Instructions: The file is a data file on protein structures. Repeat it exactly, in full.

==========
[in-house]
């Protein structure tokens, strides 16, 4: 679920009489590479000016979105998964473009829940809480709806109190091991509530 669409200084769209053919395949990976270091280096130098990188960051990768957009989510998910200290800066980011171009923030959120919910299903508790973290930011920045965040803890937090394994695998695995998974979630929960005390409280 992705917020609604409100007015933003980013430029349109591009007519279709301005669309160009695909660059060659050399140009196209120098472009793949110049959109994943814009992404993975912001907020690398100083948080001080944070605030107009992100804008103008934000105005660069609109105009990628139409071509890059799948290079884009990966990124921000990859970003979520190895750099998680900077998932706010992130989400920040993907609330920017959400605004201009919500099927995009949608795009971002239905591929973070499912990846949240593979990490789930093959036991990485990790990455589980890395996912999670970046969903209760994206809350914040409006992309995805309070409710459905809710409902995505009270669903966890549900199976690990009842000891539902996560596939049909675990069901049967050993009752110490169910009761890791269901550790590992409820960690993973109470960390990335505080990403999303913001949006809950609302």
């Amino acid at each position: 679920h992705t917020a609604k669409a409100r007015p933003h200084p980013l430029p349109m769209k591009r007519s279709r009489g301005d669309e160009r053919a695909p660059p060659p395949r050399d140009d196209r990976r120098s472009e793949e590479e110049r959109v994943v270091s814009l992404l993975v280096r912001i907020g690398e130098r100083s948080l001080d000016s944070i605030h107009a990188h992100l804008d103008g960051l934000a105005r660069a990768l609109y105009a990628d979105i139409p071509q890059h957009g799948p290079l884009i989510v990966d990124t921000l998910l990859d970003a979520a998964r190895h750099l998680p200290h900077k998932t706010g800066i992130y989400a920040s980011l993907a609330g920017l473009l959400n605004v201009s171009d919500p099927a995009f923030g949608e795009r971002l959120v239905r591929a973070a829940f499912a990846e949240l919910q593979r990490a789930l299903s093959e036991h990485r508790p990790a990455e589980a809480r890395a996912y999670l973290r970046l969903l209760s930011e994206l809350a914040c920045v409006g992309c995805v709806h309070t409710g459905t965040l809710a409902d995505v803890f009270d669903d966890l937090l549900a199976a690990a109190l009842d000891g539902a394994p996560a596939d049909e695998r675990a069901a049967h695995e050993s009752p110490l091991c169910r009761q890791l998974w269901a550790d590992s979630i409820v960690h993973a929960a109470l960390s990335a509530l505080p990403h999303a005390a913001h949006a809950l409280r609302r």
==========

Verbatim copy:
[in-house]
């Protein structure tokens, strides 16, 4: 679920009489590479000016979105998964473009829940809480709806109190091991509530 669409200084769209053919395949990976270091280096130098990188960051990768957009989510998910200290800066980011171009923030959120919910299903508790973290930011920045965040803890937090394994695998695995998974979630929960005390409280 992705917020609604409100007015933003980013430029349109591009007519279709301005669309160009695909660059060659050399140009196209120098472009793949110049959109994943814009992404993975912001907020690398100083948080001080944070605030107009992100804008103008934000105005660069609109105009990628139409071509890059799948290079884009990966990124921000990859970003979520190895750099998680900077998932706010992130989400920040993907609330920017959400605004201009919500099927995009949608795009971002239905591929973070499912990846949240593979990490789930093959036991990485990790990455589980890395996912999670970046969903209760994206809350914040409006992309995805309070409710459905809710409902995505009270669903966890549900199976690990009842000891539902996560596939049909675990069901049967050993009752110490169910009761890791269901550790590992409820960690993973109470960390990335505080990403999303913001949006809950609302």
């Amino acid at each position: 679920h992705t917020a609604k669409a409100r007015p933003h200084p980013l430029p349109m769209k591009r007519s279709r009489g301005d669309e160009r053919a695909p660059p060659p395949r050399d140009d196209r990976r120098s472009e793949e590479e110049r959109v994943v270091s814009l992404l993975v280096r912001i907020g690398e130098r100083s948080l001080d000016s944070i605030h107009a990188h992100l804008d103008g960051l934000a105005r660069a990768l609109y105009a990628d979105i139409p071509q890059h957009g799948p290079l884009i989510v990966d990124t921000l998910l990859d970003a979520a998964r190895h750099l998680p200290h900077k998932t706010g800066i992130y989400a920040s980011l993907a609330g920017l473009l959400n605004v201009s171009d919500p099927a995009f923030g949608e795009r971002l959120v239905r591929a973070a829940f499912a990846e949240l919910q593979r990490a789930l299903s093959e036991h990485r508790p990790a990455e589980a809480r890395a996912y999670l973290r970046l969903l209760s930011e994206l809350a914040c920045v409006g992309c995805v709806h309070t409710g459905t965040l809710a409902d995505v803890f009270d669903d966890l937090l549900a199976a690990a109190l009842d000891g539902a394994p996560a596939d049909e695998r675990a069901a049967h695995e050993s009752p110490l091991c169910r009761q890791l998974w269901a550790d590992s979630i409820v960690h993973a929960a109470l960390s990335a509530l505080p990403h999303a005390a913001h949006a809950l409280r609302r």